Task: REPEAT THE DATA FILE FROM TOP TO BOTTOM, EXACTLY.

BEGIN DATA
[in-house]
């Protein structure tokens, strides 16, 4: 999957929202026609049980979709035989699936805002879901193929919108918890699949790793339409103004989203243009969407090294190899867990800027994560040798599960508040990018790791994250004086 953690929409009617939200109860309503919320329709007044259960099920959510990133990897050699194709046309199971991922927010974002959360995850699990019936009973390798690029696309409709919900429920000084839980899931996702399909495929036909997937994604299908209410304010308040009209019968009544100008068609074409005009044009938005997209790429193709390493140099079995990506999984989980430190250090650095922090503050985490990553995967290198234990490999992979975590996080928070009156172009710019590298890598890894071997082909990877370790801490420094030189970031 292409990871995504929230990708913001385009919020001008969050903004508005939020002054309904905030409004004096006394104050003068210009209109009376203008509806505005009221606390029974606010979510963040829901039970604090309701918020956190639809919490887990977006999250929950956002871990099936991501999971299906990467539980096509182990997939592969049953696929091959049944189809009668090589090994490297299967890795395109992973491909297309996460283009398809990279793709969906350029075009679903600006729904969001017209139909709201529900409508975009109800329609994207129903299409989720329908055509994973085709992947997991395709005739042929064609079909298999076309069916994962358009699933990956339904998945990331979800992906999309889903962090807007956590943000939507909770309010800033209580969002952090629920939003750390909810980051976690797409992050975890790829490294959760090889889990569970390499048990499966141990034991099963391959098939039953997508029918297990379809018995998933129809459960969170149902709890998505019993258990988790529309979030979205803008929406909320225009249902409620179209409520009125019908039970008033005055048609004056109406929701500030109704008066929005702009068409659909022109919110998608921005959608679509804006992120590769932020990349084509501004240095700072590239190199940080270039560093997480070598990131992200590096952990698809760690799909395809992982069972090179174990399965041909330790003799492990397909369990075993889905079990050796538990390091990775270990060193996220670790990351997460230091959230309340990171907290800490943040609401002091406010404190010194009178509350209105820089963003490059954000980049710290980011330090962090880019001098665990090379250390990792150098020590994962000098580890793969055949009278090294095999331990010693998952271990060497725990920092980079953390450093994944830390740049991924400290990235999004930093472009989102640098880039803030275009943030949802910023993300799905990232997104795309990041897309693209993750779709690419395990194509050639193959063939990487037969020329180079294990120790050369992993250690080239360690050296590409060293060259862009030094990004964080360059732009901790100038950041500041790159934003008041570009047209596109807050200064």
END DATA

[in-house]
């Protein structure tokens, strides 16, 4: 999957929202026609049980979709035989699936805002879901193929919108918890699949790793339409103004989203243009969407090294190899867990800027994560040798599960508040990018790791994250004086 953690929409009617939200109860309503919320329709007044259960099920959510990133990897050699194709046309199971991922927010974002959360995850699990019936009973390798690029696309409709919900429920000084839980899931996702399909495929036909997937994604299908209410304010308040009209019968009544100008068609074409005009044009938005997209790429193709390493140099079995990506999984989980430190250090650095922090503050985490990553995967290198234990490999992979975590996080928070009156172009710019590298890598890894071997082909990877370790801490420094030189970031 292409990871995504929230990708913001385009919020001008969050903004508005939020002054309904905030409004004096006394104050003068210009209109009376203008509806505005009221606390029974606010979510963040829901039970604090309701918020956190639809919490887990977006999250929950956002871990099936991501999971299906990467539980096509182990997939592969049953696929091959049944189809009668090589090994490297299967890795395109992973491909297309996460283009398809990279793709969906350029075009679903600006729904969001017209139909709201529900409508975009109800329609994207129903299409989720329908055509994973085709992947997991395709005739042929064609079909298999076309069916994962358009699933990956339904998945990331979800992906999309889903962090807007956590943000939507909770309010800033209580969002952090629920939003750390909810980051976690797409992050975890790829490294959760090889889990569970390499048990499966141990034991099963391959098939039953997508029918297990379809018995998933129809459960969170149902709890998505019993258990988790529309979030979205803008929406909320225009249902409620179209409520009125019908039970008033005055048609004056109406929701500030109704008066929005702009068409659909022109919110998608921005959608679509804006992120590769932020990349084509501004240095700072590239190199940080270039560093997480070598990131992200590096952990698809760690799909395809992982069972090179174990399965041909330790003799492990397909369990075993889905079990050796538990390091990775270990060193996220670790990351997460230091959230309340990171907290800490943040609401002091406010404190010194009178509350209105820089963003490059954000980049710290980011330090962090880019001098665990090379250390990792150098020590994962000098580890793969055949009278090294095999331990010693998952271990060497725990920092980079953390450093994944830390740049991924400290990235999004930093472009989102640098880039803030275009943030949802910023993300799905990232997104795309990041897309693209993750779709690419395990194509050639193959063939990487037969020329180079294990120790050369992993250690080239360690050296590409060293060259862009030094990004964080360059732009901790100038950041500041790159934003008041570009047209596109807050200064």